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Today's Stichomancy for Hilary Duff

The first excerpt represents the past or something you must release, and is drawn from Alcibiades II by Platonic Imitator:

SOCRATES: And if any one knows how to ride or to shoot with the bow or to box or to wrestle, or to engage in any other sort of contest or to do anything whatever which is in the nature of an art,--what do you call him who knows what is best according to that art? Do you not speak of one who knows what is best in riding as a good rider?


SOCRATES: And in a similar way you speak of a good boxer or a good flute- player or a good performer in any other art?


SOCRATES: But is it necessary that the man who is clever in any of these arts should be wise also in general? Or is there a difference between the

The second excerpt represents the present or the deciding factor of the moment, and is drawn from Songs of Innocence and Experience by William Blake:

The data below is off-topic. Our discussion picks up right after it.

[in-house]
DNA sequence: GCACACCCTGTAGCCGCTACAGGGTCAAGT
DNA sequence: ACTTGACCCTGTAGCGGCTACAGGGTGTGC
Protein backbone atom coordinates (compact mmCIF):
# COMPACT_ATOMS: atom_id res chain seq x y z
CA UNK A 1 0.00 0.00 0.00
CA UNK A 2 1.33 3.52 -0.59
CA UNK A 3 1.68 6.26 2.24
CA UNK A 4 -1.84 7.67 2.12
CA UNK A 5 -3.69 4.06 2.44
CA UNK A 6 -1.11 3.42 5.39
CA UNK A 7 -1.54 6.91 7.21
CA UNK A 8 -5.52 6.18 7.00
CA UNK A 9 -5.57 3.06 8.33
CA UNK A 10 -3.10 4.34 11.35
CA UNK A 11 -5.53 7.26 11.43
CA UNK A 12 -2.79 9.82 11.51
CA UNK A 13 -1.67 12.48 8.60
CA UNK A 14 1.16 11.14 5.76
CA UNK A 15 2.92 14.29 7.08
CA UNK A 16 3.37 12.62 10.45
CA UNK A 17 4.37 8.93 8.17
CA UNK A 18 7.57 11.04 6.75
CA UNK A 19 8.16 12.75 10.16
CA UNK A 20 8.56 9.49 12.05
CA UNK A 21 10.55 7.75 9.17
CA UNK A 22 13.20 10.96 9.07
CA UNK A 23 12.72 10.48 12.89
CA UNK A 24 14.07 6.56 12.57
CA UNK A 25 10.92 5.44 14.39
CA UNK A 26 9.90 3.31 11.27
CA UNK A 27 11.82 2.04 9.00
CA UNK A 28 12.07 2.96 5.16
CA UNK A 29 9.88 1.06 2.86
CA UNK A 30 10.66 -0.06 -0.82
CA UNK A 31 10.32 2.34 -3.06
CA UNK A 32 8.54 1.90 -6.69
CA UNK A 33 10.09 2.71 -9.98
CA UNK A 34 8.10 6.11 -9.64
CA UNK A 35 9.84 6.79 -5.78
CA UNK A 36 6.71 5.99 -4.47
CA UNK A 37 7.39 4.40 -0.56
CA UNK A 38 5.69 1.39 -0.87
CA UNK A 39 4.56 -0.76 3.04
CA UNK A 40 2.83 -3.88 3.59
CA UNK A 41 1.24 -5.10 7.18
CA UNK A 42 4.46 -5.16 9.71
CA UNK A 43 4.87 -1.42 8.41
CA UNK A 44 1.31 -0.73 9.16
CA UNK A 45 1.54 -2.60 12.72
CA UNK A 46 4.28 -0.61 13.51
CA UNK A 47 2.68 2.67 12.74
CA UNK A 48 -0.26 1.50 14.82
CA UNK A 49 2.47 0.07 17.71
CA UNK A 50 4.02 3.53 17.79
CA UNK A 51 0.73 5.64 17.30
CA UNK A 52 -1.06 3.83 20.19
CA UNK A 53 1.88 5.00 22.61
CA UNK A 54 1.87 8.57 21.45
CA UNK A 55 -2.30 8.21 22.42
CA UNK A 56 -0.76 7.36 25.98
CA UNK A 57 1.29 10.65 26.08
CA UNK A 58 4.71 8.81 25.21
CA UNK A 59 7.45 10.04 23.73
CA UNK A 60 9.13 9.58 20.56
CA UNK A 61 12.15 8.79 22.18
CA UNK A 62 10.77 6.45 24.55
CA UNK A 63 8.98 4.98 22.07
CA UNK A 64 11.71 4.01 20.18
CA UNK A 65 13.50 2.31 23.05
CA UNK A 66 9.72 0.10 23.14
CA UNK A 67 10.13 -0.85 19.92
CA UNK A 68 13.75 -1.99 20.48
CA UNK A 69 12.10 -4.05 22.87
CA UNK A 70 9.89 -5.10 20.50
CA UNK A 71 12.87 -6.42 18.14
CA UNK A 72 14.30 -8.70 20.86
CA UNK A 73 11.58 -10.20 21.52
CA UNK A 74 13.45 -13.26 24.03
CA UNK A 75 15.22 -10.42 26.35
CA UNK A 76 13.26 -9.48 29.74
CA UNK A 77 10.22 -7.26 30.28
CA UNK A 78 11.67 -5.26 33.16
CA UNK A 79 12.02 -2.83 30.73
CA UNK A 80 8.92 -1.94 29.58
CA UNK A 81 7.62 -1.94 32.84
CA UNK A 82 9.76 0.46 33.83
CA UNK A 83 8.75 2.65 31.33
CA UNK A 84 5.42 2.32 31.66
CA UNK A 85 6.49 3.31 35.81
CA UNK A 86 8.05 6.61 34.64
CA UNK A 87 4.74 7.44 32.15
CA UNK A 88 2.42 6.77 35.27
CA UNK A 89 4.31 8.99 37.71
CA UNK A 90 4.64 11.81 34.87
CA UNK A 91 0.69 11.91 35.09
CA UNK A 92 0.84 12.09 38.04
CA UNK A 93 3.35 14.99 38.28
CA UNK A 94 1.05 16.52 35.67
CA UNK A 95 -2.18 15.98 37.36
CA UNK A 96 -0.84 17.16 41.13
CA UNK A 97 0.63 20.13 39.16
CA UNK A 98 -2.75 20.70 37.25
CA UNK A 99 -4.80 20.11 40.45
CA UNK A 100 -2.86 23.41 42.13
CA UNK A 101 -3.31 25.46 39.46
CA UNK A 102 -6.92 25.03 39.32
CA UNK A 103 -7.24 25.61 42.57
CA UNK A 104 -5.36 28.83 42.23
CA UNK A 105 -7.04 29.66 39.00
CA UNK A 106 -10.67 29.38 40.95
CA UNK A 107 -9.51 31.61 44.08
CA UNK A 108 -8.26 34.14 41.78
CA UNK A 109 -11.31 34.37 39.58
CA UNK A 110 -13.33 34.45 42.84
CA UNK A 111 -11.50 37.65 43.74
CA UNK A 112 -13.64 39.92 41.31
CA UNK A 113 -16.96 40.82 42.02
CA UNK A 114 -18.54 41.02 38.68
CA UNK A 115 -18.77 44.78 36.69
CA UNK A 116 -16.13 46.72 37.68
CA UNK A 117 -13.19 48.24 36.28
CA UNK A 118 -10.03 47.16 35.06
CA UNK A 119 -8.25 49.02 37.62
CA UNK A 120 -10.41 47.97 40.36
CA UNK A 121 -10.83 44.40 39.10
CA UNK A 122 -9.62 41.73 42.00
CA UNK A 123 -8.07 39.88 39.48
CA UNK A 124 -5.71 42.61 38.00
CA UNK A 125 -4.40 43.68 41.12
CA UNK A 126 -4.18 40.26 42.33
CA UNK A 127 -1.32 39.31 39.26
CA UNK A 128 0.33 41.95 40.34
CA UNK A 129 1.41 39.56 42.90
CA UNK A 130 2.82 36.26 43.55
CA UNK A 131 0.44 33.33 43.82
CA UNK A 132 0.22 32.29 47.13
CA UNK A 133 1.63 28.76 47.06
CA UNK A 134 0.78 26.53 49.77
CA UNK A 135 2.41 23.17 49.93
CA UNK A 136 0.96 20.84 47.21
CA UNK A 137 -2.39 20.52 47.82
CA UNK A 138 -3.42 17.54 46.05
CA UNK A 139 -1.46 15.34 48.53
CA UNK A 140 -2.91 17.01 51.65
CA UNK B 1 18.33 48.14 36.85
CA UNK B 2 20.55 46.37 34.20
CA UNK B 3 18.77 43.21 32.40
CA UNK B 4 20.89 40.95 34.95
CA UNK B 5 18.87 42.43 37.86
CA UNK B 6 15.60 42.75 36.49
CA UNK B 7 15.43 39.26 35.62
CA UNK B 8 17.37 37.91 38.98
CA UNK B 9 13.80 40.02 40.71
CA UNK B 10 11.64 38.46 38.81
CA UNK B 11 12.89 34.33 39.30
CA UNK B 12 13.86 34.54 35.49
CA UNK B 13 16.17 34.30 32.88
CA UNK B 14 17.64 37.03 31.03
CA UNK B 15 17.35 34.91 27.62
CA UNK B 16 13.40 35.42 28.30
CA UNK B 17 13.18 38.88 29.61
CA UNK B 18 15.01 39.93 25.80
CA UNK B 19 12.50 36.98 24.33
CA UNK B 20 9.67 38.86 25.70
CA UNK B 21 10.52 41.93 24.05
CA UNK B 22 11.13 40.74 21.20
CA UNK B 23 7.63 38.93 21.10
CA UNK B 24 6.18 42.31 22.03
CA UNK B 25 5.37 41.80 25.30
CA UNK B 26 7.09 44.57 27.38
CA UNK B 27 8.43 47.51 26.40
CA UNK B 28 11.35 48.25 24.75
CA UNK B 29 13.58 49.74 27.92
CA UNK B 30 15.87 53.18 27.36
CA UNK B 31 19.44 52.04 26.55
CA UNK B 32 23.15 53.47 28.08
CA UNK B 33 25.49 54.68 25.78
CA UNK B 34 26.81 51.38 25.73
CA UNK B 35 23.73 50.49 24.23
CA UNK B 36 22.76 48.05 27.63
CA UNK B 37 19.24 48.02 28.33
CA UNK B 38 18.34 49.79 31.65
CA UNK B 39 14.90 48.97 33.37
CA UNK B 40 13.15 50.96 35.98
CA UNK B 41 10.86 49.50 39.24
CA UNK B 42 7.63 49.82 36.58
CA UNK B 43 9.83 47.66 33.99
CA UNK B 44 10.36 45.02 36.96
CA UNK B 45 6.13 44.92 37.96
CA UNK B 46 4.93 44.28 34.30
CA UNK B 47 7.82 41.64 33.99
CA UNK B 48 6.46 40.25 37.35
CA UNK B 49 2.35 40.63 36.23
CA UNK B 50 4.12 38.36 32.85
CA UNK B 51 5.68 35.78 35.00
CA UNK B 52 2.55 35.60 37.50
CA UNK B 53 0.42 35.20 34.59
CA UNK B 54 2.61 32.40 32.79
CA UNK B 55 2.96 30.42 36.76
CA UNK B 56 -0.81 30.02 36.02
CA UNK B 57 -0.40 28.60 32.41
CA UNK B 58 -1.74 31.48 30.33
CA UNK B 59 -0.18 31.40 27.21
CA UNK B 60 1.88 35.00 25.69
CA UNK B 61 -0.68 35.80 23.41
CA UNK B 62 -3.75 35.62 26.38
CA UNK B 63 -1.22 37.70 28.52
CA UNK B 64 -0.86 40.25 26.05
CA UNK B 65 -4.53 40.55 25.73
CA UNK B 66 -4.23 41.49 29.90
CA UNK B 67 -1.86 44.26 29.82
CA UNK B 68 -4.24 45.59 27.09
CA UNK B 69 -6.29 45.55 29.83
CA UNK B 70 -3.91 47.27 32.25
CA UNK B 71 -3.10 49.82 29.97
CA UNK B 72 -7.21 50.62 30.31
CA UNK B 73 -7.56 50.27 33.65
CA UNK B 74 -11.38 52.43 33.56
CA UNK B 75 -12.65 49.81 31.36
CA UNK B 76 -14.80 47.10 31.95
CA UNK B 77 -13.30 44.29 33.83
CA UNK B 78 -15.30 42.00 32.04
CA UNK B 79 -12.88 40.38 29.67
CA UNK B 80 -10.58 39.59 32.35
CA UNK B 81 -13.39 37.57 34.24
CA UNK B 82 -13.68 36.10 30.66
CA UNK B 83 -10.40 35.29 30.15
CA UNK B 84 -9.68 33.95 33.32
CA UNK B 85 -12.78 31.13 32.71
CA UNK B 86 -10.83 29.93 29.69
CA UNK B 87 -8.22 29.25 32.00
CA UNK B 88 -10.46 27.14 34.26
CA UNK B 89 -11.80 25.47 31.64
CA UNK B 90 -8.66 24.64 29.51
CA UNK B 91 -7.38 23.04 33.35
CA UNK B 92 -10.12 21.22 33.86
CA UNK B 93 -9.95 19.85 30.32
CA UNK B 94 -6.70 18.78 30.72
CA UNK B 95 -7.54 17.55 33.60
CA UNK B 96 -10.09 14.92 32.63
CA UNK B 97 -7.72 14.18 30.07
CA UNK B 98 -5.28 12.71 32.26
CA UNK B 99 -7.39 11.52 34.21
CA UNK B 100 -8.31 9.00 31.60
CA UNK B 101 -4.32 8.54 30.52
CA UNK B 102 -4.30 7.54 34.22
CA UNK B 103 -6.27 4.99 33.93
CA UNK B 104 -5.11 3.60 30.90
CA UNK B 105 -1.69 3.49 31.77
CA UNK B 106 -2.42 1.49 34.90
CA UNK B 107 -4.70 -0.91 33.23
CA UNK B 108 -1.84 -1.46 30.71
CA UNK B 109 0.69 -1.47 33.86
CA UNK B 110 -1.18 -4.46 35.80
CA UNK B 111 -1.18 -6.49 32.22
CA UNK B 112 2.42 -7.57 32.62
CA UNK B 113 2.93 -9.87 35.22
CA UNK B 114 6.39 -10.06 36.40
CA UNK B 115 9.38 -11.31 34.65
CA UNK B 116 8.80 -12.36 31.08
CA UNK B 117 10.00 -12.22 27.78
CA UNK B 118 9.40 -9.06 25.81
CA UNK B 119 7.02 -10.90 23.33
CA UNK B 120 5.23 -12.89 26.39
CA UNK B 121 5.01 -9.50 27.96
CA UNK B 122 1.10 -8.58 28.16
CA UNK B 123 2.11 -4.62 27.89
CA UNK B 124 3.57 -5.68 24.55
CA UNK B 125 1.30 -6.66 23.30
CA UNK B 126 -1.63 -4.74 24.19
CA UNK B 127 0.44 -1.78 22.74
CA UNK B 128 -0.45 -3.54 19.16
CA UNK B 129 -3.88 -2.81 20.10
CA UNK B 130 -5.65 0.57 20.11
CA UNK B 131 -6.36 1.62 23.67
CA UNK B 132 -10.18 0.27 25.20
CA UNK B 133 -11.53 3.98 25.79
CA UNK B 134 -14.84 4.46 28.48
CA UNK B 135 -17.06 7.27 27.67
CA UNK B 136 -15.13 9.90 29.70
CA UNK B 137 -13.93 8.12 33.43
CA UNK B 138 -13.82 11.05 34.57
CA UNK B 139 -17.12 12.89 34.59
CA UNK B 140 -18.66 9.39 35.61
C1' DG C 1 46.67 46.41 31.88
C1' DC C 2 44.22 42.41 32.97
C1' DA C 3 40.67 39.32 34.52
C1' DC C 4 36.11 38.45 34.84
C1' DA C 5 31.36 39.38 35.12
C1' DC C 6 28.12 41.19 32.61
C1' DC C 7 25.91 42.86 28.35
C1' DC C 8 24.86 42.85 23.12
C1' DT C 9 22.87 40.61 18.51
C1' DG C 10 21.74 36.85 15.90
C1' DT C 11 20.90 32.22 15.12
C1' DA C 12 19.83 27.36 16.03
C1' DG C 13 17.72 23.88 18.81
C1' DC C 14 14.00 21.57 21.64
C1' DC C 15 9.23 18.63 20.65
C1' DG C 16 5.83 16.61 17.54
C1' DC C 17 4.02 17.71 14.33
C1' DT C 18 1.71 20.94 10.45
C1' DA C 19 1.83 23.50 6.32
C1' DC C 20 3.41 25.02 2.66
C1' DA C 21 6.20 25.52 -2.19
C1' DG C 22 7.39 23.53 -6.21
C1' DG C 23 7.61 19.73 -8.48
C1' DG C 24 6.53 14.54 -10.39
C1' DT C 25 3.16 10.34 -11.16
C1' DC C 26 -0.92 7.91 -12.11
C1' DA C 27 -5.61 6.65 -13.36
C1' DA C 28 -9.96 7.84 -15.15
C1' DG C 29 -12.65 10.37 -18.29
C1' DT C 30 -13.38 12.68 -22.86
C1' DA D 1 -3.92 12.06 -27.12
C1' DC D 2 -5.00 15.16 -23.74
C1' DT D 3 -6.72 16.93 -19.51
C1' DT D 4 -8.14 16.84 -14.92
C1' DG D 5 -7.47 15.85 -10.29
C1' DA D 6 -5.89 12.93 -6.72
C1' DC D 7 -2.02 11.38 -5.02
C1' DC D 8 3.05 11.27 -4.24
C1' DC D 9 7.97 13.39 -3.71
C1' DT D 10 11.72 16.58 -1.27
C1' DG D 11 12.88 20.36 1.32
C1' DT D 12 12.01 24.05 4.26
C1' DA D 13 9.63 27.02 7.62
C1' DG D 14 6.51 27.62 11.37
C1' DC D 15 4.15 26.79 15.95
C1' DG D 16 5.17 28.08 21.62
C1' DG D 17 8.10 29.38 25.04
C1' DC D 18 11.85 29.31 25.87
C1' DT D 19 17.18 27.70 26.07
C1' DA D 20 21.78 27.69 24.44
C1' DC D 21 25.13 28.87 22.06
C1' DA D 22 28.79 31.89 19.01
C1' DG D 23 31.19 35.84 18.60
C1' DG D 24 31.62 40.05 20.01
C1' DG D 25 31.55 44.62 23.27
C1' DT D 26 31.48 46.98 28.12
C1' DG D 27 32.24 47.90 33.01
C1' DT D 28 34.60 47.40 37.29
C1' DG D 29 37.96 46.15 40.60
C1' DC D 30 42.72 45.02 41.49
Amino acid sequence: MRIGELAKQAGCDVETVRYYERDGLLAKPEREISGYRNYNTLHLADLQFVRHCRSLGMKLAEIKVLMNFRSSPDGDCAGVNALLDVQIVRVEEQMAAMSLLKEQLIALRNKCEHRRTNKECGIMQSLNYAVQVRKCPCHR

A Chapel was built in the midst, Where I used to play on the green.

And the gates of this Chapel were shut, And 'Thou shalt not' writ over the door; So I turned to the Garden of Love That so many sweet flowers bore.

And I saw it was filled with graves, And tombstones where flowers should be; And priests in black gowns were walking their rounds, And binding with briars my joys and desires.


Songs of Innocence and Experience
The third excerpt represents the future or something you must embrace, and is drawn from St. Ives by Robert Louis Stevenson:

lighted us into the sitting-room; where, when I had seated Rowley in a chair, she dropped me a cast-iron courtesy. I smelt gunpowder on the woman. Her voice, tottered with emotion.

'I give ye nottice, Mr. Ducie,' said she. 'Dacent folks' houses . . .'

And at that apparently temper cut off her utterance, and she took herself off without more words.

I looked about me at the room, the goggling Rowley, the extinguished fire; my mind reviewed the laughable incidents of the day and night; and I laughed out loud to myself - lonely and cheerless laughter!.......